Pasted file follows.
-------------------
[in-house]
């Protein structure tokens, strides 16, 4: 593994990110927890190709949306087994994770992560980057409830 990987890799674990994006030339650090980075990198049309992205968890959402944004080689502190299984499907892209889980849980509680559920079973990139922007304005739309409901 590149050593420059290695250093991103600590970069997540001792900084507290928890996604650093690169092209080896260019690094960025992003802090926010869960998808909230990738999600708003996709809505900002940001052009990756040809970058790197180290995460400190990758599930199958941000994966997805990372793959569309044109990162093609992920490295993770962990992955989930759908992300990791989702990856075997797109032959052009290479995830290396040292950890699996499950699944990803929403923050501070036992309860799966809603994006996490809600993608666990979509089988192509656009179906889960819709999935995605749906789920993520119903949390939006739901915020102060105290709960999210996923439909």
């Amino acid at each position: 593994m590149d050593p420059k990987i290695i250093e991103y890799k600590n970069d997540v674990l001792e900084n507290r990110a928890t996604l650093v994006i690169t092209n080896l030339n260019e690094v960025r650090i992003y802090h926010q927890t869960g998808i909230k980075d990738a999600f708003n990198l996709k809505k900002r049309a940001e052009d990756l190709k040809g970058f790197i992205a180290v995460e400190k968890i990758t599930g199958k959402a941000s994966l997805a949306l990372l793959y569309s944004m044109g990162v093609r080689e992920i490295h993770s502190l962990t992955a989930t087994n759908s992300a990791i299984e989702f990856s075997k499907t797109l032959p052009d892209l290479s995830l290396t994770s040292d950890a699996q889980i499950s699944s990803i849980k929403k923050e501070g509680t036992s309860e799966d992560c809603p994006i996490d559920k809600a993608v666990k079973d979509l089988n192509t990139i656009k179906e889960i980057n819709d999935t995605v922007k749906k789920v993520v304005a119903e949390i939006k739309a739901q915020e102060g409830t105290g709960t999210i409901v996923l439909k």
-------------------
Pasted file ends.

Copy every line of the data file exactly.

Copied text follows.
[in-house]
């Protein structure tokens, strides 16, 4: 593994990110927890190709949306087994994770992560980057409830 990987890799674990994006030339650090980075990198049309992205968890959402944004080689502190299984499907892209889980849980509680559920079973990139922007304005739309409901 590149050593420059290695250093991103600590970069997540001792900084507290928890996604650093690169092209080896260019690094960025992003802090926010869960998808909230990738999600708003996709809505900002940001052009990756040809970058790197180290995460400190990758599930199958941000994966997805990372793959569309044109990162093609992920490295993770962990992955989930759908992300990791989702990856075997797109032959052009290479995830290396040292950890699996499950699944990803929403923050501070036992309860799966809603994006996490809600993608666990979509089988192509656009179906889960819709999935995605749906789920993520119903949390939006739901915020102060105290709960999210996923439909």
């Amino acid at each position: 593994m590149d050593p420059k990987i290695i250093e991103y890799k600590n970069d997540v674990l001792e900084n507290r990110a928890t996604l650093v994006i690169t092209n080896l030339n260019e690094v960025r650090i992003y802090h926010q927890t869960g998808i909230k980075d990738a999600f708003n990198l996709k809505k900002r049309a940001e052009d990756l190709k040809g970058f790197i992205a180290v995460e400190k968890i990758t599930g199958k959402a941000s994966l997805a949306l990372l793959y569309s944004m044109g990162v093609r080689e992920i490295h993770s502190l962990t992955a989930t087994n759908s992300a990791i299984e989702f990856s075997k499907t797109l032959p052009d892209l290479s995830l290396t994770s040292d950890a699996q889980i499950s699944s990803i849980k929403k923050e501070g509680t036992s309860e799966d992560c809603p994006i996490d559920k809600a993608v666990k079973d979509l089988n192509t990139i656009k179906e889960i980057n819709d999935t995605v922007k749906k789920v993520v304005a119903e949390i939006k739309a739901q915020e102060g409830t105290g709960t999210i409901v996923l439909k």